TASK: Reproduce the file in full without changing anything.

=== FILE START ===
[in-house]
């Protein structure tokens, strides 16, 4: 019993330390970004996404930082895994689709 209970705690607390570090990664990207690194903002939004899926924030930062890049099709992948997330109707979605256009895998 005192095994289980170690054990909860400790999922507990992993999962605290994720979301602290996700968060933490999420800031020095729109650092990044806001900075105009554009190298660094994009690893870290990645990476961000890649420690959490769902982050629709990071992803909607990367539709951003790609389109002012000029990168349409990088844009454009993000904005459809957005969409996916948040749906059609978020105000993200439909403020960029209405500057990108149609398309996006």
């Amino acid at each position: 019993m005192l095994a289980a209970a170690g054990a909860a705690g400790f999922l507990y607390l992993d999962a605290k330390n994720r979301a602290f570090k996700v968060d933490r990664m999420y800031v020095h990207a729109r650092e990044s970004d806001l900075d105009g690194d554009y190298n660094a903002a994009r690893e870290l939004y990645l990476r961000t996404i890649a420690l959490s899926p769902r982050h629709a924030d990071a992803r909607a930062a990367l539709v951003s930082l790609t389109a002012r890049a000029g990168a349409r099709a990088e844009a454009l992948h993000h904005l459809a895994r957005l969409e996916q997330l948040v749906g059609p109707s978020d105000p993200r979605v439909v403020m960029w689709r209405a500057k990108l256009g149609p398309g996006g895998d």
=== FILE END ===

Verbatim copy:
[in-house]
């Protein structure tokens, strides 16, 4: 019993330390970004996404930082895994689709 209970705690607390570090990664990207690194903002939004899926924030930062890049099709992948997330109707979605256009895998 005192095994289980170690054990909860400790999922507990992993999962605290994720979301602290996700968060933490999420800031020095729109650092990044806001900075105009554009190298660094994009690893870290990645990476961000890649420690959490769902982050629709990071992803909607990367539709951003790609389109002012000029990168349409990088844009454009993000904005459809957005969409996916948040749906059609978020105000993200439909403020960029209405500057990108149609398309996006």
């Amino acid at each position: 019993m005192l095994a289980a209970a170690g054990a909860a705690g400790f999922l507990y607390l992993d999962a605290k330390n994720r979301a602290f570090k996700v968060d933490r990664m999420y800031v020095h990207a729109r650092e990044s970004d806001l900075d105009g690194d554009y190298n660094a903002a994009r690893e870290l939004y990645l990476r961000t996404i890649a420690l959490s899926p769902r982050h629709a924030d990071a992803r909607a930062a990367l539709v951003s930082l790609t389109a002012r890049a000029g990168a349409r099709a990088e844009a454009l992948h993000h904005l459809a895994r957005l969409e996916q997330l948040v749906g059609p109707s978020d105000p993200r979605v439909v403020m960029w689709r209405a500057k990108l256009g149609p398309g996006g895998d």